The Chelyabinsk meteor was a superbolide caused by a near-Earth asteroid that entered Earth's atmosphere over Russia on 15 February 2013 at about 09:20 YEKT (03:20 UTC), with a speed of 19.16 ± 0.15 kilometres per second (60,000[5]–69,000 km/h or 40,000[5]–42,900 mph).[6][7] It quickly became a brilliant superbolide meteor over the southern Ural region. The light from the meteor was brighter than the Sun, up to 100 km away. It was observed over a wide area of the region and in neighbouring republics. Some eyewitnesses also felt intense heat from the fireball.

On account of its high velocity and shallow angle of atmospheric entry, the object exploded in an air burst over Chelyabinsk Oblast, at a height of around 29.7 km (18.4 miles, 97,400 feet).[7][8] The explosion generated a bright flash, producing a hot cloud of dust and gas that penetrated to 26.2 km, and many surviving small fragmentary meteorites, as well as a large shock wave. The bulk of the object's energy was absorbed by the atmosphere, with a total kinetic energy before atmospheric impact equivalent to approximately 500 kilotons of TNT (about 1.8 PJ), 20–30 times more energy than was released from the atomic bomb detonated at Hiroshima.

Now the governments of Earth are not going to take an implied threat like this very lightly, and will probably have very strict control over any spacecraft in the solar system, even to the point of having the ability of the Space Patrol to override computers or initiate self destruct sequences over spacecraft considered to be "rogue" or even wildly off course.

The other means to control the colonies is the fact that all life depends on phosphorus, and there seems to be a very limited supply of that element easily accessible outside of Earth. Potential rebels can be brought to heel by simply choking off the supply of phosphorus and watching the life support systems stagnate. There is very little that can be done about this, and since Earth also controls the movement of spacecraft, you can't just go prospecting on handy asteroids trying to find a replacement source of phosphorus.

Would be rebels will have a very difficult time of things, although Earth will be very generous in allowing colonies to develop economically so Earth won't be stuck paying for them. The simmering rebellion on Mars trope probably won't play very well in the future.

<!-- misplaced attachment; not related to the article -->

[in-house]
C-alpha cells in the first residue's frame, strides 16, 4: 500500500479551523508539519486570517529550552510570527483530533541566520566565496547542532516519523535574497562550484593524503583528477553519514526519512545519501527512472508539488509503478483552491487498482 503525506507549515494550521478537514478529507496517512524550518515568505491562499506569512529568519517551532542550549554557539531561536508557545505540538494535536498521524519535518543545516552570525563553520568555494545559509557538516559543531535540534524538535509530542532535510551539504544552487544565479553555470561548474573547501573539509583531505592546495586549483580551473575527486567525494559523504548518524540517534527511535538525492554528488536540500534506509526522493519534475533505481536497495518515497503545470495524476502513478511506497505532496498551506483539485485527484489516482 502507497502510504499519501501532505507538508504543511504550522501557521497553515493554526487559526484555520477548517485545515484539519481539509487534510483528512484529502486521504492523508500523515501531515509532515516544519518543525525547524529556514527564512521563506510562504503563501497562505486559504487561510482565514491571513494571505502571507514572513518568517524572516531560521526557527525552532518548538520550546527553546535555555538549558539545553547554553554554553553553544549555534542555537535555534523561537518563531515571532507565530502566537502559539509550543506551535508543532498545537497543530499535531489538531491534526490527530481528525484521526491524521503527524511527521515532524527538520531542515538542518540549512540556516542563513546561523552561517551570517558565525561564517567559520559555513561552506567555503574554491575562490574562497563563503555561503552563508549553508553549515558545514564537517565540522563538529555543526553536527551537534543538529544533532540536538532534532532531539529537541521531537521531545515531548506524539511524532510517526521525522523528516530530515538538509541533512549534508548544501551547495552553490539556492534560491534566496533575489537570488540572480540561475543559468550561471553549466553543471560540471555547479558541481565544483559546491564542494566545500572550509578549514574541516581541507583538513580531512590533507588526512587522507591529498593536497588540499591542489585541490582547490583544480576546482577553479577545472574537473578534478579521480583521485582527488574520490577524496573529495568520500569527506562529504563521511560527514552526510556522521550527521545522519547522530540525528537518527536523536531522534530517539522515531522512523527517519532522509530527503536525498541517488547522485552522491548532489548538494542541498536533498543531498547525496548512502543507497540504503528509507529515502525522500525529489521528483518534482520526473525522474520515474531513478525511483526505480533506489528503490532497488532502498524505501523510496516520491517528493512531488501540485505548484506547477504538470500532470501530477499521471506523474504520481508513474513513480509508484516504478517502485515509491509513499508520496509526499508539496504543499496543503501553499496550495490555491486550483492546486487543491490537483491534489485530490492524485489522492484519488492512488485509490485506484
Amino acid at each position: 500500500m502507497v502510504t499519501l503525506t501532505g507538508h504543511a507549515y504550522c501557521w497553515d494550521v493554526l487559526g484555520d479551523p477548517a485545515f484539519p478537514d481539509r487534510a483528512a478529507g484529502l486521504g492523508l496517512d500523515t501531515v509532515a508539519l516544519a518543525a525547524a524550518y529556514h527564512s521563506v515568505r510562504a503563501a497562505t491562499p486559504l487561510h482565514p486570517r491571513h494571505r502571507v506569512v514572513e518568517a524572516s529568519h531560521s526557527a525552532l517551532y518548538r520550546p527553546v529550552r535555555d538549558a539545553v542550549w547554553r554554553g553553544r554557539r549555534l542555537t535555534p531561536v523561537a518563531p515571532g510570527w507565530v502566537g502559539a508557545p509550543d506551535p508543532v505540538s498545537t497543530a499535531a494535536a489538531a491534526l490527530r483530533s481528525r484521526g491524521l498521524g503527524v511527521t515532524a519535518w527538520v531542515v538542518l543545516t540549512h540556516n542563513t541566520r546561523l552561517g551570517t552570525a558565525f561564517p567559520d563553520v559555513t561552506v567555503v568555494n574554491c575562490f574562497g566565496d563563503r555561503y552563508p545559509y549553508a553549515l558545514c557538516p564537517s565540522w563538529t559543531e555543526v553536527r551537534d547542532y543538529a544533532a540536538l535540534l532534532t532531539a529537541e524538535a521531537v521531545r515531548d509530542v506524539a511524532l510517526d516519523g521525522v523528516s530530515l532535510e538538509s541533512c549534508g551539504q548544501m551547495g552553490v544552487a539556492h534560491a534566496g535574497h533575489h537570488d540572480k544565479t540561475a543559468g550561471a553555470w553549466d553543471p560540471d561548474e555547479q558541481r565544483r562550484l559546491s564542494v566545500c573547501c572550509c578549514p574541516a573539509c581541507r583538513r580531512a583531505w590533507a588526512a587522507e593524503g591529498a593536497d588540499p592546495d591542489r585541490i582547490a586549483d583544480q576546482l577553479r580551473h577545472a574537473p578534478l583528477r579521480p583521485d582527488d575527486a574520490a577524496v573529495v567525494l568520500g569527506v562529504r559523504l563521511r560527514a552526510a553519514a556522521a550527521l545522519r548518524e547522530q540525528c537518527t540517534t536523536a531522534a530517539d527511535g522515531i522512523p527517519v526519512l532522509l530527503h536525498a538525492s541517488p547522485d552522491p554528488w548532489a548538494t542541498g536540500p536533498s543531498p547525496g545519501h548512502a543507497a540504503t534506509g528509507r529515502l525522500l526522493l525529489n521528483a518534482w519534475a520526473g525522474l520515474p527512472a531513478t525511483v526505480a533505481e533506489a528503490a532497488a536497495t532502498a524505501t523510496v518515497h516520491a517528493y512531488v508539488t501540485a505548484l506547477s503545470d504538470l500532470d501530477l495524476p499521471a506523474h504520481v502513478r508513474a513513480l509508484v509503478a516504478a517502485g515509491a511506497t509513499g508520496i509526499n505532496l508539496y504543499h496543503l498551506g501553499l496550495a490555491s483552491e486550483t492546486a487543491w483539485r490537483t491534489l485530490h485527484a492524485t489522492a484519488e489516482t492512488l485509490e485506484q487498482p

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I don't think they'd have to try too hard.

Most other planets or moons in the Solar System are naturally inhospitable to human life; too hot, too cold, no water, ambient atmospheric pressure too high or low, etc etc. Establishing a colony on such a planet requires a lot of supplies and technology, which is only going to come from one place in the Solar System.

For instance, a colony on Mars, even knowing liquid water still flows there, would require many hundreds of tons of starting material to allow for plant life even using the local water. Martian soil is rich in iron, sodium, potassium and several other plant nutrients, but is poor in nitrogen and carbon relative to what Earth plants would require to survive. This means, in addition to requiring shelter from the Martian day's extreme heat and an atmospheric pressure that won't cause the plants to freeze-dry, practically all the organic and nitrate compounds required for plant metabolism would have to be imported, likely in a combination of natural and artificial fertilizers (compost, ammonium nitrate etc). There is carbon dioxide present as dry ice near the poles (where the temperature is stable enough and the pressure low enough that the CO2 solidifies), which we might be able to tap and which would provide additional building blocks for Earth plants to grow and reproduce (as well as allowing us to create oxygen gardens to avoid having to constantly import it from Earth's atmosphere). The soil is also fairly alkaline and chlorinated; nitric acid would be an important compound to balance pH and add additional nitrates using the soil's natural alkali metal content.

All this material would represent an enormous expense on the part of whatever organization was sending it to Mars. Not just the material itself, but the rockets and fuel needed to get it out of Earth's gravity well and then to Mars, which is going to represent over 99% of the mass placed on a launchpad at the Cape or other suitable location. The resulting colony would, according to most current law regarding space, be the property of the organization that put it there.

The Mars colony, in turn, really has only one export partner; Earth (by way of the corporation funding the colonization venture). Once Mars becomes largely self-sufficient, as well as economically important enough to produce goods and other economic property that is of interest to Earth (perhaps we find an economically viable way to mine Mars' iron and aluminum content, which coupled with the weaker gravity well means Mars could become a shipbuilding hub), there's really only one customer (your home corporation), and if you piss that customer off by, say, declaring your sovereign independence, economics shows that trade isolation will bring your economy to a standstill, to say nothing of what your former corporate masters might do to reassert control (it wouldn't take much to destroy a relatively fragile self-sufficient state on Mars; orbital dynamics alone would make a simple metal sphere a fearsome weapon). Eventually, in a timespan of hundreds more years, we might have additional outposts on moons like Ganymede, Titan and Europa around Jupiter and Triton orbiting Neptune, for which Mars might be an important waystation and (for at least part of each planet's solar year) the closest available avenue for communications and emergency aid. Mars's development to that point could make it politically important enough to be autonomous, but fully independent? Likely not, at least not before such terms as sovereignty cease to have meaning for any number of reasons (the most desirable of which is that humanity puts aside such childish things as weapons to kill each other and focuses instead on infrastructure to support an eventual steady-state population of 9 billion humans).